Jewish World Review July 7, 2003 / 7 Tamuz, 5763
Peacekeeping requires a new look for the Army
http://www.NewsAndOpinion.com | The Washington Post recently chronicled the trials and tribulations of Capt. Ian Cromarty, who is, in effect, the "mayor, utility manager, public security chief, agricultural problem-solver and general complaint-taker" for Bani Sad, a town of about 186,000 in Diyala province, just north of Baghdad.
Like most civil affairs soldiers, Cromarty, 43, is a reservist. In civilian life, he is a respiratory therapist in New Hampshire. Cromarty is one of only 35 soldiers -- just 16 of them civil affairs personnel -- assigned to civil administration duties in the entire province, which has a population of 1.4 million.
"What we're doing now is something we never expected to do," Cromarty told the Post. "We figured we'd provide some emergency assistance, and then we'd be out of here."
Many think reconstruction efforts would be going more smoothly if civilian experts replaced soldiers like Cromarty, who are inexperienced in civil administration. But our diplomats are better at attending cocktail parties than at restoring electric power or repairing irrigation ditches, and civilian aid agencies still think Diyala is too dangerous a place for them to be.
The Post took the obligatory swipe at the Bush administration for failing to plan properly for the occupation. It deserves some licks. But you can't plan to use resources that don't exist.
The fundamental problem is that military units ideally suited to winning battles are poorly configured for keeping the peace, which is more manpower-intensive, of much longer duration, and in many ways more complex than winning wars.
The ideal type of unit for our current mission in Iraq would be a battle group consisting of two military police battalions, an infantry battalion, a medical battalion, a civil affairs battalion, an engineer battalion, a composite aviation battalion, military intelligence and psychological operations companies, and (perhaps) an armored cavalry troop. But no such unit exists.
It would behoove the Army to create some. Iraq demonstrated that we have more heavy mechanized units than we need to defeat just about anybody we'd ever have to fight, but not enough of virtually everything else. A reorganization is in order. But it can't be completed by the day after tomorrow.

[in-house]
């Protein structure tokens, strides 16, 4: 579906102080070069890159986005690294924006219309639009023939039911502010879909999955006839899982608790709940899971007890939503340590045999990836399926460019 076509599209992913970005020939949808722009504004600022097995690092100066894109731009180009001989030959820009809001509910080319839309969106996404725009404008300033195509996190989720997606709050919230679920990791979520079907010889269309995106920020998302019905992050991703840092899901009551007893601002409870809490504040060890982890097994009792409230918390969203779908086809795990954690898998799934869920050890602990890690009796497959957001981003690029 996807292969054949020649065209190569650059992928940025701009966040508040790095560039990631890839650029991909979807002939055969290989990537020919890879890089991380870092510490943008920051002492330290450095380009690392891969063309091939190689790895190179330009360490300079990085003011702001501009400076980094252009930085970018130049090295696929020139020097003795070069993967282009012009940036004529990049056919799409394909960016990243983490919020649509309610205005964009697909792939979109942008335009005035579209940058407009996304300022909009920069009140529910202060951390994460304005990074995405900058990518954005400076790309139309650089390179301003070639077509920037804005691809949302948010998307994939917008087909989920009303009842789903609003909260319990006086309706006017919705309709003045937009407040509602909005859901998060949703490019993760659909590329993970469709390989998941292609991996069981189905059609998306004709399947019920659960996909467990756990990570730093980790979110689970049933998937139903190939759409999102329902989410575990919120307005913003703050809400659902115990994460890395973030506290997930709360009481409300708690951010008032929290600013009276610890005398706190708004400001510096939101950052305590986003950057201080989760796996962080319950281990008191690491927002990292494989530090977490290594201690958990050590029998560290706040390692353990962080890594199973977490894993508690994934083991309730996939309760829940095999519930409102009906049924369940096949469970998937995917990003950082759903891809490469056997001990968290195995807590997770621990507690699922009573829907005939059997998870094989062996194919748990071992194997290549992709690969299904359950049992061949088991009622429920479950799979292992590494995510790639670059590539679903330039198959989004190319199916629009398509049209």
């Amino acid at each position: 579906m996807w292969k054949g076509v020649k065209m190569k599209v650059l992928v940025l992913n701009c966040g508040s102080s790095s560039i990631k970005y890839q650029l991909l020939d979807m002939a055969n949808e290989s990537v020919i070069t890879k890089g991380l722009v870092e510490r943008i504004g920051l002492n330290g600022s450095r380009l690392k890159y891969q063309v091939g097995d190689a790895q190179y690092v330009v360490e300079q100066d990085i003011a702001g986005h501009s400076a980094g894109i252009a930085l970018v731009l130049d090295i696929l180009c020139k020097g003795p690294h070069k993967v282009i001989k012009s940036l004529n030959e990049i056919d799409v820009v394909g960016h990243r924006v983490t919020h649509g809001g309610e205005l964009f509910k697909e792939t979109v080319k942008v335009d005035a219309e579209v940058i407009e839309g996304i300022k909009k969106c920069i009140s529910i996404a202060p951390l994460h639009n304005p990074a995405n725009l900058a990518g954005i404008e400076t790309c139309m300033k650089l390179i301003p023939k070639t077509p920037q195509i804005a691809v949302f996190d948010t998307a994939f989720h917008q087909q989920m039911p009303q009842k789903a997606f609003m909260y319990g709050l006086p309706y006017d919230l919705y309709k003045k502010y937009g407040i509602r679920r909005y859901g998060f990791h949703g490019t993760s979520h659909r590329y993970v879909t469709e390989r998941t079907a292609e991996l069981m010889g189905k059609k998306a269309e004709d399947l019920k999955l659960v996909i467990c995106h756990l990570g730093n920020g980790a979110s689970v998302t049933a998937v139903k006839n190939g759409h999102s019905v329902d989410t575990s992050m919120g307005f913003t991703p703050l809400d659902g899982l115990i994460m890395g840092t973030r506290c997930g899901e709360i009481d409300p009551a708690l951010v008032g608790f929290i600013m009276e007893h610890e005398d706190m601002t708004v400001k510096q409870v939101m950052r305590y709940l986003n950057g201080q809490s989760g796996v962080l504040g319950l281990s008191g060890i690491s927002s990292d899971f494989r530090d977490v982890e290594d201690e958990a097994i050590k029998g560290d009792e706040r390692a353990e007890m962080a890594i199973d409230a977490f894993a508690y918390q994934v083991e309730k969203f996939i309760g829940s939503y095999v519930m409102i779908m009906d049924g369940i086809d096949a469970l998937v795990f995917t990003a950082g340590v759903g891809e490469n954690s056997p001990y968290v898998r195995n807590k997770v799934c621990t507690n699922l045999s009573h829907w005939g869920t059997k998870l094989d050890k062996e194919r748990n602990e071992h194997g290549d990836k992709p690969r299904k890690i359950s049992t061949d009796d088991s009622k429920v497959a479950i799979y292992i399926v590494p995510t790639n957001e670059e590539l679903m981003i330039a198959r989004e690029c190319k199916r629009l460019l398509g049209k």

More of these softer units need to be in the active force. Only one of the Army's civil affairs battalions is full time. But the burden in the future, as at present, must fall principally upon the reserve forces. The Army Reserve and the National Guard are better suited to recruit the cops, plumbers, electricians, mechanics, teachers, farmers, hospital administrators and lawyers whose skills are vital for nation building.
Most of the Army's civil affairs, psyops and military police units already are in the Army Reserve, and nearly all are overworked. So the Army National Guard will have to take up the slack.
Of eight National Guard divisions, seven are armor or mechanized infantry. Since the active Army already has more heavy divisions than it can use in a war, several of these should be converted to the kind of battle groups described above.
Conversion ultimately would save the Army money. It simply isn't possible properly to train mechanized units of battalion size or larger just one weekend a month and two weeks in the summer. But Humvee-mounted MP companies can be kept sharp, at a much lower cost in fuel and ammunition.
Conversion also would make these units more valuable to state governors, to whom they belong when there is no war. Abrams tanks and Bradley fighting vehicles aren't of much use in natural disasters or civil disturbances. Military police would be.
Proper performance of our burgeoning peacekeeping duties in the War on Terror also will require transformation of the Foreign Service. The State Department should recruit less from Ivy League colleges, more from Special Forces. We could get by with fewer diplomats who know which fork to use at a state dinner. But we need more who have actual skills, and who can relate to ordinary people.
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